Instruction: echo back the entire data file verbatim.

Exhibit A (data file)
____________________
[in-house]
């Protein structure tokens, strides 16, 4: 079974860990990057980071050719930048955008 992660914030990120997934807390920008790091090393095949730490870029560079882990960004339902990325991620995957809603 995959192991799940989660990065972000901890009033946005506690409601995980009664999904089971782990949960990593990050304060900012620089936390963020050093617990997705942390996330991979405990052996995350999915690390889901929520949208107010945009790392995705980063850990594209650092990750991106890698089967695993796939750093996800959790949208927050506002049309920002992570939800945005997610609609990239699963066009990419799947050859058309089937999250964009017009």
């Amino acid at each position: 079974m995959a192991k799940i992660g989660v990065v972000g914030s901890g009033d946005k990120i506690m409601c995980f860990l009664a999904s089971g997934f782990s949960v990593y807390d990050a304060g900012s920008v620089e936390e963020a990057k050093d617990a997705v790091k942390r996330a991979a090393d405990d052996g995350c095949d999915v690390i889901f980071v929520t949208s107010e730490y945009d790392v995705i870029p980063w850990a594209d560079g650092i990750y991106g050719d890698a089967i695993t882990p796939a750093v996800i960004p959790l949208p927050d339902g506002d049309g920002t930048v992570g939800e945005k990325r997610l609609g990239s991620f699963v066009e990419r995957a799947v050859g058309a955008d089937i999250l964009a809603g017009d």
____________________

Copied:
[in-house]
């Protein structure tokens, strides 16, 4: 079974860990990057980071050719930048955008 992660914030990120997934807390920008790091090393095949730490870029560079882990960004339902990325991620995957809603 995959192991799940989660990065972000901890009033946005506690409601995980009664999904089971782990949960990593990050304060900012620089936390963020050093617990997705942390996330991979405990052996995350999915690390889901929520949208107010945009790392995705980063850990594209650092990750991106890698089967695993796939750093996800959790949208927050506002049309920002992570939800945005997610609609990239699963066009990419799947050859058309089937999250964009017009």
């Amino acid at each position: 079974m995959a192991k799940i992660g989660v990065v972000g914030s901890g009033d946005k990120i506690m409601c995980f860990l009664a999904s089971g997934f782990s949960v990593y807390d990050a304060g900012s920008v620089e936390e963020a990057k050093d617990a997705v790091k942390r996330a991979a090393d405990d052996g995350c095949d999915v690390i889901f980071v929520t949208s107010e730490y945009d790392v995705i870029p980063w850990a594209d560079g650092i990750y991106g050719d890698a089967i695993t882990p796939a750093v996800i960004p959790l949208p927050d339902g506002d049309g920002t930048v992570g939800e945005k990325r997610l609609g990239s991620f699963v066009e990419r995957a799947v050859g058309a955008d089937i999250l964009a809603g017009d």